In Praise of Simple Things
Jeffrey Rosario
Last Friday, I was out of the country at a conference in Spain. My wife, Marianna, was driving to Portland with her brother and little sister. She noticed the steering was funny and then realized she had a flat tire. She randomly pulled into the first side street she saw and found herself in front of a mechanic shop.
But it was 7 p.m. on a Friday and the shop was already closed. The two mechanics inside had just finished sweeping and mopping the floor from a long day’s work. “Sorry, we’re closed,” said one of them. But then the other mechanic said, “I’ll fix it for you.” The other one whispered to him, “But we’re closed.” “I’ll do it for free,” he said. My wife was totally surprised.
Cultivating an awareness of the practical needs of those around us is among the most basic virtues of the Christian’s experience.
I know it seems so small and simple. But that’s the point. That act of kindness lit her up. That man had no idea what was going on in her life. He knew nothing of the burdens she’d been shouldering that week. His act of kindness was a godsend, literally.
That experience reminds me of the simplicity of the gospel. It’s practical. It finds its clearest expression in the small, simple things. And those small, simple gestures often have big, far reaching effects.
We don’t know the burdens that are on the hearts of those that surround us daily. A simple gesture can go a long way.

Keep it Spontaneous

According to the New Testament, cultivating an awareness of the practical needs of those around us is among the most basic virtues of the Christian’s experience. Jesus made a big deal about this in Matthew 25:31-46. It’s a pretty dramatic vision of the end of the world when the Son of Man is sitting on His throne and the whole world is summoned before Him.
At that time there are only two categories of people: the sheep and the goats. This is the moment of truth when everyone’s true colors are shown. Christ tells the sheep, “Come, you blessed of My Father, inherit the kingdom prepared for you from the foundation of the world” (v. 34).
Along with this awesome invitation, they are given the reason they received it:
I was hungry and you gave Me food; I was thirsty and you gave Me drink; I was a stranger and you took Me in; I was naked and you clothed Me; I was sick and you visited Me; I was in prison and you came to Me. (Matthew 25:35-36)
The reaction of the righteous is worth noting. “What?” they say, “When did we do all those things to you?” You can almost see the confusion on their faces. I get a sense that if given more time they would have protested and announced that there’d been a mix up of the names and they were mistakenly elected.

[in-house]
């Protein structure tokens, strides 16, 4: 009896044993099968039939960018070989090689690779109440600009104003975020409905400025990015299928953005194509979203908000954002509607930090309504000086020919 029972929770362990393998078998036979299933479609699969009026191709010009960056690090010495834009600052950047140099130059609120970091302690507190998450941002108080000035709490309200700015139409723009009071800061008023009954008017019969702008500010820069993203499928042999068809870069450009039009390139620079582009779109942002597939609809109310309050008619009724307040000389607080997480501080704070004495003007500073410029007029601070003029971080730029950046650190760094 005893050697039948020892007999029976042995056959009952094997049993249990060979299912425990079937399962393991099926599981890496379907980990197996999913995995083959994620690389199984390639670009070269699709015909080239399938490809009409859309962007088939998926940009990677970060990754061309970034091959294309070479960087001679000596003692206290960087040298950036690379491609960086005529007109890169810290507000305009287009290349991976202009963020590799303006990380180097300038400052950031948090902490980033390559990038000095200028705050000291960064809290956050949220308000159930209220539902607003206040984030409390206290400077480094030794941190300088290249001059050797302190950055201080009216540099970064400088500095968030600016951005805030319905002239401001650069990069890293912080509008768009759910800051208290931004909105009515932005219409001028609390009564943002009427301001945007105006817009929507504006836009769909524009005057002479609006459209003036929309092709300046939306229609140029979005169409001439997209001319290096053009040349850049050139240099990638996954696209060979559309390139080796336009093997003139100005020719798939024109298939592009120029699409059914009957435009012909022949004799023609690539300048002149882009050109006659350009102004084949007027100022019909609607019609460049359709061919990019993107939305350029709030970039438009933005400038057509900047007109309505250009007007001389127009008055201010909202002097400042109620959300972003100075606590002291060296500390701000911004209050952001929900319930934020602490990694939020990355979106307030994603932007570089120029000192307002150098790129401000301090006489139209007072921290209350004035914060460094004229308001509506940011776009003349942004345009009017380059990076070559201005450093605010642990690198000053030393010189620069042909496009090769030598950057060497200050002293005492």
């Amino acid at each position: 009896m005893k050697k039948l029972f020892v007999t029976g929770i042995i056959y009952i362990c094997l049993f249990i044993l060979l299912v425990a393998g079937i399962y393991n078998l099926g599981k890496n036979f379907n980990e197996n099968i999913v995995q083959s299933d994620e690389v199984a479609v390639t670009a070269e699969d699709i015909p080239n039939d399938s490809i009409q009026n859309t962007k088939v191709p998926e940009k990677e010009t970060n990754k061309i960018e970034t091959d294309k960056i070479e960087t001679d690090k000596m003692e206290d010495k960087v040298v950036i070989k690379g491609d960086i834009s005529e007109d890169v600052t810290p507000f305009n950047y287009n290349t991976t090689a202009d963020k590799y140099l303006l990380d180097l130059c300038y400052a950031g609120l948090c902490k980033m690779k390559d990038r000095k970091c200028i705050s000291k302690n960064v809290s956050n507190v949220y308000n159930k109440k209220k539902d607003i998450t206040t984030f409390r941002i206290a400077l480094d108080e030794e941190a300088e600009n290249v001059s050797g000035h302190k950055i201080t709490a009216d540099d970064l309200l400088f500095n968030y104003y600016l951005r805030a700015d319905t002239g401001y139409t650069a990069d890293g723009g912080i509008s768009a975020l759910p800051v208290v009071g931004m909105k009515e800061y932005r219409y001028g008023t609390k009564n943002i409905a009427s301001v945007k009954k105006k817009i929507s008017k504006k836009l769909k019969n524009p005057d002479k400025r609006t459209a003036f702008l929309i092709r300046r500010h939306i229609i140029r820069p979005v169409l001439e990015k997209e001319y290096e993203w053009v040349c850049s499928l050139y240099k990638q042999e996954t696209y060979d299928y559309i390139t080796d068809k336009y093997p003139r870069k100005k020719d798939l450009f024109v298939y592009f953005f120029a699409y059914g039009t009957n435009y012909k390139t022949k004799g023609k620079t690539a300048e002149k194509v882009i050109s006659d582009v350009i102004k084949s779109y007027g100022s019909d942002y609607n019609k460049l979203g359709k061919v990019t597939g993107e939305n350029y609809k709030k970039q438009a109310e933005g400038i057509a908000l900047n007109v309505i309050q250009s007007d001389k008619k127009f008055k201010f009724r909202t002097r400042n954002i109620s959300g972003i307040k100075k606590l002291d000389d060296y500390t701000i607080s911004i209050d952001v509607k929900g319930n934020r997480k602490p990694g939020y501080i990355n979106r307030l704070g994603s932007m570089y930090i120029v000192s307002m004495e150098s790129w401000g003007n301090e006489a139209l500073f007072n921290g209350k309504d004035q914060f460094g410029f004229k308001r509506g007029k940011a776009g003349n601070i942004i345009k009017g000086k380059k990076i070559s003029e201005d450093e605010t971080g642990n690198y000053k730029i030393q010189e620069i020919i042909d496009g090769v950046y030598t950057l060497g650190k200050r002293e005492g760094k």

But it’s in their confusion that we see the certainty of their qualification. They lived a life of spontaneous compassion and kindness. It was a natural impulse from a heart touched by the love of God. They didn’t have to try; it was merely a gospel induced, knee-jerk reaction. Don’t miss the subtle point Jesus is making: they were unaware that they were getting credit for what they did.
Ellen White chimes in on this theme in Christ’s Object Lessons, page 384:
Love is the basis of godliness. Whatever the profession, no man has pure love to God unless he has unselfish love for his brother. But we can never come into possession of this spirit by trying to love others. What is needed is the love of Christ in the heart. When self is merged in Christ, love springs forth spontaneously. The completeness of Christian character is attained when the impulse to help and bless others springs constantly from within. . .
These righteous souls had demonstrated a sincere encounter with God by the way they involved themselves in the lives of others. They had passed the test without even knowing they were being graded for it.
In the next scene Jesus replies with those well-known words:
Assuredly, I say to you, inasmuch as you did it to one of the least of these My brethren, you did it to Me. (Matthew 25:40)
That’s a beautiful summary of the essence of Christianity. The principles of the kingdom have social implications right here, right now. May God help us to immerse ourselves so deeply in the love of God that we’ll be confused when our deeds of compassion are noted in the afterlife. May the gospel spring forth spontaneously from our words, from the expression on our faces, and from our random acts of kindness!